The PSM Process

Teleconvergence first discusses individual job descriptions and departmental/work unit functions with client management. We also try to learn the expectations at various management levels regarding the expected effects of an impending system change.

Then, however, rather than simply accepting management's statements about work parameters and process objectives, we attempt to identify and independently verify:

  • What steps are really necessary to achieve the desired outcomes
  • Discrepancies between formal work descriptions and the nature of the work actually being performed
  • Exactly what is being achieved at each step in the process.

The next PSM phase is an appraisal of existing (meaning actual, not as formally described) work procedures, including how and by whom and in what order the work is being done.  This phases consists of several meetings between Teleconvergence and client employees -- without management being present.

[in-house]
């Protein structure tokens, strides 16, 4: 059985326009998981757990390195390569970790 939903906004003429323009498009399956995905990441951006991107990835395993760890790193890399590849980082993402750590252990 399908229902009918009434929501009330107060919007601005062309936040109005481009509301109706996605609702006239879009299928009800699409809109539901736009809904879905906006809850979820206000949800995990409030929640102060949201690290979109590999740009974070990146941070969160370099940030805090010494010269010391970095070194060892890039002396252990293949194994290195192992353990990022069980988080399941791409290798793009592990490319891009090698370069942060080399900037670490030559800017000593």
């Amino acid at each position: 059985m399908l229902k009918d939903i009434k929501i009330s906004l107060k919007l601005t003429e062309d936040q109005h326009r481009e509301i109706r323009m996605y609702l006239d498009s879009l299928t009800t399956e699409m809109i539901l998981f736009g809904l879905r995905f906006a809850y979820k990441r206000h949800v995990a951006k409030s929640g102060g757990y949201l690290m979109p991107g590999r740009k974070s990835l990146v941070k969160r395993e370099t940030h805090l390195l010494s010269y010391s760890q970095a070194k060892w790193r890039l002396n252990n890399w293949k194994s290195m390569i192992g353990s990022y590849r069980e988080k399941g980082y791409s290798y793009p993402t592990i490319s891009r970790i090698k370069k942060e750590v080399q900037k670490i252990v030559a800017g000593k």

Teleconvergence then provides management with statements of actual work requirements, documents actual work practices, and makes suggested changes to increase productivity and/or lower cost. We frequently include in our presentation our estimates of how much time is being spent , how much time could be saved, estimated cost savings based upon employees’ burdened hourly costs, etc.  Some recommendations inevitably require system change, others may not.

Once management decides among behavioral and process alternatives, Teleconvergence can then evaluate system alternatives with the confidence that the entire effort will be, well, productive.